The March 23, 2009 special edition of TIME Magazine listed the 10 biggest ideas today. According TIME, the third biggest idea impacting your world right now is a resurgence of Calvinism. That “Calvinism” (Reformed Theology) was anywhere near their radar is amazing. Even more amazing is the other nine “ideas” are really only cultural and economic trends: jobs (rather than homes) are the new asset, or, increased public works.
Calvinism is the only idea on TIME’s list that is a comprehensive system for understanding the world and everything in it.
Calvinism is not a strange new cult. It is so named after John Calvin (1509-1564), who, next to Martin Luther, was the preeminent Protestant Reformer. When Calvin took up his carrier as a Reformer, the Reformed theology was mostly formed. His fame is not for spinning wild new ideas, but for being in his day the most articulate defender of the Protestant Reformation.
The Reformers stood on the authority of the Bible alone, the Word of God. They were also careful students of Church history, but they understood that antiquity, piety and church authority are not sufficient authorities on which to base church doctrine. Ultimately everything must answer to the Word of God.
Every pious person knew that the Christian church in the 16th century needed reforming. But Luther and Calvin insisted that at its heart this reformation must be doctrinal rather than ethical. The corrupt practices, they argued, are merely symptoms of corrupt doctrine.
But what makes Calvinism such a powerful idea for our time? I think that Christian churches in America are closer to the church of the medieval ages than at any point since the Reformation. We are living now in an age where American Evangelicals have forgotten, for the most part, what it means to be Evangelical. The promise of success and influence has seduced us. We have become so fixated on being “relevant” that we have become irrelevant. Our salt has lost is savor.
The Reformers did not focus on misty or abstract points of theology. They focused on this one question: how is a sinner justified before a holy God.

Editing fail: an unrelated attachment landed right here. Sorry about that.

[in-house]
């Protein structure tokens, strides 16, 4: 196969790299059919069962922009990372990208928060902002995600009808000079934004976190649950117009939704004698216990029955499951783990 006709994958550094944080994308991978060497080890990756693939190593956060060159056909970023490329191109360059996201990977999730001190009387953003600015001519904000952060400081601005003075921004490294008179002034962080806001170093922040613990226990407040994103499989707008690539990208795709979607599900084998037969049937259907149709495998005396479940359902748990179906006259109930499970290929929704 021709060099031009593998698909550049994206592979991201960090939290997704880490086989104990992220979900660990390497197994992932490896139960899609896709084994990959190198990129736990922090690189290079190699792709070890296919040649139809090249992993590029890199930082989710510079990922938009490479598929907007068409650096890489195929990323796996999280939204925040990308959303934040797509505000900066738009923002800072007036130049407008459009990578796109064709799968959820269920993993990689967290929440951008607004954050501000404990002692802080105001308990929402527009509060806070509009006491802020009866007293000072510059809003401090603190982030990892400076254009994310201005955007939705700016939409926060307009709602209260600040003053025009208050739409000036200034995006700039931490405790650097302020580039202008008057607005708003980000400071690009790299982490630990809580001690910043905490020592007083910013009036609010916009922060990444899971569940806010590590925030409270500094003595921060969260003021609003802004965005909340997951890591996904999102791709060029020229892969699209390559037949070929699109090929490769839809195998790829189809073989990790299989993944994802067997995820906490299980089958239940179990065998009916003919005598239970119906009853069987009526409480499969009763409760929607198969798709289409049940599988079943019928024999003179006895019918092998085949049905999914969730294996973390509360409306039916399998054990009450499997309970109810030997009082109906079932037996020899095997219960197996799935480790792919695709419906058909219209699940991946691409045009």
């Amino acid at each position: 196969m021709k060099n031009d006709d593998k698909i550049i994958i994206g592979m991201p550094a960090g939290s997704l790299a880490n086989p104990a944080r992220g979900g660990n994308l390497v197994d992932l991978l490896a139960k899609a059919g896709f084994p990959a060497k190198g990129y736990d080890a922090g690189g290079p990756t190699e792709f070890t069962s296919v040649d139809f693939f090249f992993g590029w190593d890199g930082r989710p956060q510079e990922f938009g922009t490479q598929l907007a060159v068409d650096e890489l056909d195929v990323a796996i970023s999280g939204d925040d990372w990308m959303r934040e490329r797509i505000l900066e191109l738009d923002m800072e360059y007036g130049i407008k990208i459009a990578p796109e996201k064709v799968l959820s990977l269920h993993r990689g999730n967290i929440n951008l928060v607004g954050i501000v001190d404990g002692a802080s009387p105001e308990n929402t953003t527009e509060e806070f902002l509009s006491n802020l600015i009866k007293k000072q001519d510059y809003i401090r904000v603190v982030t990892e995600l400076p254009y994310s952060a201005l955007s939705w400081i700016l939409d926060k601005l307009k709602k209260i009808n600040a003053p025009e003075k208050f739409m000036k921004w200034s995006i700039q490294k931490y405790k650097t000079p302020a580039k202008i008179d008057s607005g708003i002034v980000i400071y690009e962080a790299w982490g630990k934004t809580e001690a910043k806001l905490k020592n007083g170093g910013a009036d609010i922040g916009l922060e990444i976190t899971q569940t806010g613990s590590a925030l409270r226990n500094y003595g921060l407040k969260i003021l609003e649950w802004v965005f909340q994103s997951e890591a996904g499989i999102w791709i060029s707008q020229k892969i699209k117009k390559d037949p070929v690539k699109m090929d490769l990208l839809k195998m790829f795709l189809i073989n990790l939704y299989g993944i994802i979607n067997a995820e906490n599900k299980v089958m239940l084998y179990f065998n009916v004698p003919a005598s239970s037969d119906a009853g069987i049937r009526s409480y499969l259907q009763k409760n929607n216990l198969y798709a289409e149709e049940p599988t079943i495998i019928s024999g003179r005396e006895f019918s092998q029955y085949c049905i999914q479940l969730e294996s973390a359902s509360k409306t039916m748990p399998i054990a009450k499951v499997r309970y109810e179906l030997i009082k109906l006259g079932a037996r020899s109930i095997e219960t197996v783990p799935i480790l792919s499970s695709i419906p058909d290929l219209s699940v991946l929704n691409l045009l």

The medieval church believed that the merits of Christ are deposited in the church and dispensed piecemeal through its ordinances. The sinner must to his best and let the church take care of the rest. The “grace” they receive from the church makes the sinner more gracious. One is finally justified before God only when they become fully just – without sin. But what is it to try ones level best? And what person can claim to be without sin. Therefore the Church acknowledged that most Christians would pay for their sins in the fires of purgatory.
John Calvin wrote to Cardinal Sadoleto and expressed to him the Reformed doctrine of how the sinner is justified before God.
“First, we bid a man begin by examining himself, and this not in a superficial and perfunctory manner, but to city his conscience before the tribunal of God, and when sufficiently convinced of his iniquity, to reflect on the strictness of the sentence pronounced upon all sinners. Thus confounded and amazed at his misery, he is prostrated and humbled before God; and, casting away all self-confidence, groans as if given up to final perdition. Then we show that the only haven of safety is in the mercy of God, as manifested in Christ, in whom every part of our salvation is complete. As all mankind are, in the sight of God, lost sinners, we hold that Christ is their only righteousness, since, by His obedience, He has wiped off our transgressions; by His sacrifice, appeased the divine anger; by His blood, washed away our sins; by His cross, borne our curse; and by His death, made satisfaction for us. We maintain that in this way man is reconciled in Christ to God the Father, by no merit of his own, by no value of works, but by gratuitous mercy. When we embrace Christ by faith, and come, as it were, into communion with Him, this we term, after the manner of Scripture, the righteousness of faith.”
The “righteousness of faith” is not whereby we are ourselves righteous, but whereby we receive the righteousness of Jesus Christ credited to our account, as if we have never sinned nor been a sinner, and as if we have perfectly kept God’s law as Christ himself. Reformed churches therefore understand the importance of dividing Law from Gospel. We declare the law in all its sternness and the Gospel in all its sweetness and maintain, “We are justified by faith apart from works of Law” (Rom 3:28). This is good news to those who are hurting and broken, and whose consciences are loaded with guilt. The relevance of this message does not decrease with age.
The Reformation stood on the authority of Scripture alone, and maintained that we are saved by grace alone, through faith alone, by Christ alone, unto the glory of God alone. Some of the historic Reformed denominations unfortunately regard their heritage as a museum artifact, while other independent churches are discovering the vitality of Reformation teaching for the first time. There are a number of denominations, however, that remain faithful to Calvin’s articulation of Biblical teaching. One such denomination is the Orthodox Presbyterian Church (OPC), which has churches all over the United States.
I am proud to serve at Redeemer Church (OPC) in Santa Maria. We are a Reformed church, but we are also ecumenical in the sense that we are not exclusive. We are a place where you are free to learn and grow. You do not need to be a hardheaded Calvinist to worship with us, and to be a member you need only to be Christian. Our commitment to you is that the Word of God will always be faithfully taught, and the Gospel of free grace will be ever present in our teaching. If you are in the area I encourage you to stop by and discover the difference at Redeemer.